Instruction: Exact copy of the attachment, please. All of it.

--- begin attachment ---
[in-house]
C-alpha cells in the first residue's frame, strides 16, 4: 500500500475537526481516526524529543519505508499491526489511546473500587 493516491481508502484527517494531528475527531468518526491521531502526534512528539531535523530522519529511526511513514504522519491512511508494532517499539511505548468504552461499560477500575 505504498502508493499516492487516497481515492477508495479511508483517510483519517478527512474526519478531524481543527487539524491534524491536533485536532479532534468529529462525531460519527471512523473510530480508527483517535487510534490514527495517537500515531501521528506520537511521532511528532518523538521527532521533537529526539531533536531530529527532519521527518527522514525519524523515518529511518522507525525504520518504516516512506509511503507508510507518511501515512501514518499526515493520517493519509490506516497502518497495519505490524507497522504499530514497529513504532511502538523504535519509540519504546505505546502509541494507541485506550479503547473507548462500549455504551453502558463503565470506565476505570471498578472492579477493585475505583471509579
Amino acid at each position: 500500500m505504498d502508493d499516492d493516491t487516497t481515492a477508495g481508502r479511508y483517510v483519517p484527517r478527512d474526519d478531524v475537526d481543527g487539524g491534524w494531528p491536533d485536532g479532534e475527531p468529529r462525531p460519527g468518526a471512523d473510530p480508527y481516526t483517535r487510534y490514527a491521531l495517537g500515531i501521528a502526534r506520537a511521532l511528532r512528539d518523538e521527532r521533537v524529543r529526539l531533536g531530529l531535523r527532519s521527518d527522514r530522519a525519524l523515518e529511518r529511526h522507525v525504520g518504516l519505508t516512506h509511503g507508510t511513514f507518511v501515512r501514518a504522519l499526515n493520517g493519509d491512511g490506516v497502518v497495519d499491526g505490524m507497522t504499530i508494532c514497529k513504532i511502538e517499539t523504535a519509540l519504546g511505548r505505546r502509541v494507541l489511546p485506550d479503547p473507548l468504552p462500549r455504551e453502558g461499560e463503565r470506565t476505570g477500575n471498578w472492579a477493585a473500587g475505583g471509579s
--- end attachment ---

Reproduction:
[in-house]
C-alpha cells in the first residue's frame, strides 16, 4: 500500500475537526481516526524529543519505508499491526489511546473500587 493516491481508502484527517494531528475527531468518526491521531502526534512528539531535523530522519529511526511513514504522519491512511508494532517499539511505548468504552461499560477500575 505504498502508493499516492487516497481515492477508495479511508483517510483519517478527512474526519478531524481543527487539524491534524491536533485536532479532534468529529462525531460519527471512523473510530480508527483517535487510534490514527495517537500515531501521528506520537511521532511528532518523538521527532521533537529526539531533536531530529527532519521527518527522514525519524523515518529511518522507525525504520518504516516512506509511503507508510507518511501515512501514518499526515493520517493519509490506516497502518497495519505490524507497522504499530514497529513504532511502538523504535519509540519504546505505546502509541494507541485506550479503547473507548462500549455504551453502558463503565470506565476505570471498578472492579477493585475505583471509579
Amino acid at each position: 500500500m505504498d502508493d499516492d493516491t487516497t481515492a477508495g481508502r479511508y483517510v483519517p484527517r478527512d474526519d478531524v475537526d481543527g487539524g491534524w494531528p491536533d485536532g479532534e475527531p468529529r462525531p460519527g468518526a471512523d473510530p480508527y481516526t483517535r487510534y490514527a491521531l495517537g500515531i501521528a502526534r506520537a511521532l511528532r512528539d518523538e521527532r521533537v524529543r529526539l531533536g531530529l531535523r527532519s521527518d527522514r530522519a525519524l523515518e529511518r529511526h522507525v525504520g518504516l519505508t516512506h509511503g507508510t511513514f507518511v501515512r501514518a504522519l499526515n493520517g493519509d491512511g490506516v497502518v497495519d499491526g505490524m507497522t504499530i508494532c514497529k513504532i511502538e517499539t523504535a519509540l519504546g511505548r505505546r502509541v494507541l489511546p485506550d479503547p473507548l468504552p462500549r455504551e453502558g461499560e463503565r470506565t476505570g477500575n471498578w472492579a477493585a473500587g475505583g471509579s